Coventry Motors Corporation president Chris Ward is hopeful but careful. "There may be a hunger for EV coming, but you could end up with a situation where, if we’re not careful, we going to have a range of products stacked in the showroom but nobody wants to buy." | Photo by Kap Maceda Aguila

Car exec: PH will start shift to EVs in 3 years

On June 13, Coventry Motors Corporation (CMC), official distributor of the Jaguar Land Rover (JLR), will unveil the all-new version of the Range Rover Evoque. The second generation of the five-door SUV was just released in London on November 22 last year, and now formally makes its way here.

The Evoque marks the first salvo for CMC with Chris Ward in a leadership role for the both CMC (as president) and the dealership All British Cars (as general manager), and he’s understandably looking forward to it.

In a recent lunch meeting with members of the motoring media, Ward also communicated his intent to push electrified vehicles of the two established UK marques in the near future.

The challenge posed to wider EV use is obviously there, he stressed, borne of “miscommunication, misconceptions, perhaps a little nervousness about EVs.” There are more tangible hurdles as well, such as the lack of charging infrastructure.

And while there has been a measure of fiscal relief offered to electrified vehicles under the Tax Reform for Inclusion and Acceleration Law (which also levied increased excise tax on other vehicles), Ward underscored that the road to greater EV adoption must be led by government. 

Why all the talk about EVs? As a company, JLR professes that “environmental innovation is part of (its) vision for a better future.” On its website jaguarlandrover.com, the firm said: “We’re constantly looking to work in harmony with our natural and social environments and reducing the impact on the world around us. Innovation holds the key and we’re not just focused on creating ultra-efficient, advanced vehicles. We want to make a difference when it comes to tackling big challenges in the wider world.”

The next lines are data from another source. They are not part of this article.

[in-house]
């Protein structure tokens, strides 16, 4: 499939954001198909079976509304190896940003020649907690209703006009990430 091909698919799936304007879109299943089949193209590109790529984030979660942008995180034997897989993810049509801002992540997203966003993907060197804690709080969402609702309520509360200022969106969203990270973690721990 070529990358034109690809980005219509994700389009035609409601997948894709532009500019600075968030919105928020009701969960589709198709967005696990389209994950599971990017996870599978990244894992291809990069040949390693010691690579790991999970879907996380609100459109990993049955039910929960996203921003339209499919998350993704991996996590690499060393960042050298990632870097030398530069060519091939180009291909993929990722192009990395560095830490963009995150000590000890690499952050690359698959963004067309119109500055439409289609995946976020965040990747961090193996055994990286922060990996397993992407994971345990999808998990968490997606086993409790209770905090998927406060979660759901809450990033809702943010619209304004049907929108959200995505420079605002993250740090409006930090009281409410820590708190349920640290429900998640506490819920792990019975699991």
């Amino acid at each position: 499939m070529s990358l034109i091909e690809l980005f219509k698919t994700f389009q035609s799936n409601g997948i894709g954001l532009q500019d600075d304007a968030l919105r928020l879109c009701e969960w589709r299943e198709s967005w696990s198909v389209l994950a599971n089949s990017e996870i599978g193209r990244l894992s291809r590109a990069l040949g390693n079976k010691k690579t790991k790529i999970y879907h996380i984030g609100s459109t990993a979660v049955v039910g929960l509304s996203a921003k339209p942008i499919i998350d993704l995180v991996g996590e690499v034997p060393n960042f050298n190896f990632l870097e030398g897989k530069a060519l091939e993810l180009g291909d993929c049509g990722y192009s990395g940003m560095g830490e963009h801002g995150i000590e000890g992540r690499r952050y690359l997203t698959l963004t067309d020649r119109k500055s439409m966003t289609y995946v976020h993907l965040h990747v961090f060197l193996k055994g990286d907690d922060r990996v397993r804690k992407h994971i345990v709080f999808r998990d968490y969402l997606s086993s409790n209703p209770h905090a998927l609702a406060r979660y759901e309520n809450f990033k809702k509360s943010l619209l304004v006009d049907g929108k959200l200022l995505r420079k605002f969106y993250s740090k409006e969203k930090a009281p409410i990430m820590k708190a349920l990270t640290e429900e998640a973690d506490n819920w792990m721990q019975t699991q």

Among other measures, the automaker vows that from Year 2020, “every new Jaguar or Land Rover will have the option of electrification.”

The halo car for this journey is the I-Pace, Jaguar’s first electric performance SUV, which joins petrol-electric plug-in hybrid versions of the Range Rover and Range Rover Sport.

Given the company’s push, one could say that there is pressure on Ward to pave the way (or at least help reckon local consumer readiness) for EVs. “Is the market aligned to the product strategy of JLR as a global brand?” he averred. “We want to make sure that our products are consumers want to buy.”

Asked for his projection on the start of a local shift to EV, Ward replied, “My gut tells me three years… Mainly because of us as manufacturers. We’re on the journey, and we’re banging it home. It has to be on the agenda. But within three years’ time, all the premium players will have a PHEV (plug-in hybrid electric vehicle) as a minimum in every showroom because we have no choice. Whether it’s a little bit configured with a petrol engine or diesel engine for the majority, it will be commonplace… The premium market will adapt quicker than the volume market.”

Christopher Ward assumed his two posts last February 12, and brings 35 years of in the automotive industry with brands that include Jaguar, Land Rover, Volvo, Fiat, Porsche, Honda, Mitsubishi, Subaru, and Nissan. “Prior to joining Coventry Motors, Chris was chief operating officer of Arian Capital Iran where he managed a passenger car distribution company consisting of nine owned showrooms, 34 dealers, and 26 car service centers,” reported CMC in a release.